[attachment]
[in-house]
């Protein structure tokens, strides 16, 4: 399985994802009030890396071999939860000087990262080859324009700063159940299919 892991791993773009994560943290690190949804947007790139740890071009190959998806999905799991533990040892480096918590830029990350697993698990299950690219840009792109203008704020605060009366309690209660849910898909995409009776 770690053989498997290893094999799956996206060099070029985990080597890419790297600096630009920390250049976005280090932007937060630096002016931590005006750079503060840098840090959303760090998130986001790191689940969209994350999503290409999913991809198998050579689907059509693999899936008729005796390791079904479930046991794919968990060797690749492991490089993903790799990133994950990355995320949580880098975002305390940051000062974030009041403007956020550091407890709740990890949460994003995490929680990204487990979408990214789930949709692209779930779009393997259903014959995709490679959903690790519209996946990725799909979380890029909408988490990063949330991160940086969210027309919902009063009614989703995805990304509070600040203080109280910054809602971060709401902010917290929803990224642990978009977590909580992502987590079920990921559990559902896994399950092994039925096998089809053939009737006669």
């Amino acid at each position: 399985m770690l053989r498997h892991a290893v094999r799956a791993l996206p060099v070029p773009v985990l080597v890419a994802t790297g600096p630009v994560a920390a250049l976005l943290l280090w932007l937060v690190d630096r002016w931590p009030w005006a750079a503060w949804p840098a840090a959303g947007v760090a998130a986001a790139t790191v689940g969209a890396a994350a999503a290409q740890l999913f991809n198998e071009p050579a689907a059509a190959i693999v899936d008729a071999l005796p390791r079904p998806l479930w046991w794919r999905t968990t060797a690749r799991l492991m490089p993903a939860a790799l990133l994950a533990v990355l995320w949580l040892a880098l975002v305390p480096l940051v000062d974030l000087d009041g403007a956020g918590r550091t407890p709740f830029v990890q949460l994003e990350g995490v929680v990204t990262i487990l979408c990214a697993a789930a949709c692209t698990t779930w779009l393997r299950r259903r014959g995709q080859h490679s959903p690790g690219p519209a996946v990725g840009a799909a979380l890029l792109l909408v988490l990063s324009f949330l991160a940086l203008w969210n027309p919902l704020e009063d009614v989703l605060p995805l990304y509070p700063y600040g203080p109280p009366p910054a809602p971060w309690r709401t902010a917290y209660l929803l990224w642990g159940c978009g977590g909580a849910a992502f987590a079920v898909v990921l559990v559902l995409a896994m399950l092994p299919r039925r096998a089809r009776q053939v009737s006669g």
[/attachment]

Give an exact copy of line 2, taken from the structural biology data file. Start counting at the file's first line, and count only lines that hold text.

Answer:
């Protein structure tokens, strides 16, 4: 399985994802009030890396071999939860000087990262080859324009700063159940299919 892991791993773009994560943290690190949804947007790139740890071009190959998806999905799991533990040892480096918590830029990350697993698990299950690219840009792109203008704020605060009366309690209660849910898909995409009776 770690053989498997290893094999799956996206060099070029985990080597890419790297600096630009920390250049976005280090932007937060630096002016931590005006750079503060840098840090959303760090998130986001790191689940969209994350999503290409999913991809198998050579689907059509693999899936008729005796390791079904479930046991794919968990060797690749492991490089993903790799990133994950990355995320949580880098975002305390940051000062974030009041403007956020550091407890709740990890949460994003995490929680990204487990979408990214789930949709692209779930779009393997259903014959995709490679959903690790519209996946990725799909979380890029909408988490990063949330991160940086969210027309919902009063009614989703995805990304509070600040203080109280910054809602971060709401902010917290929803990224642990978009977590909580992502987590079920990921559990559902896994399950092994039925096998089809053939009737006669």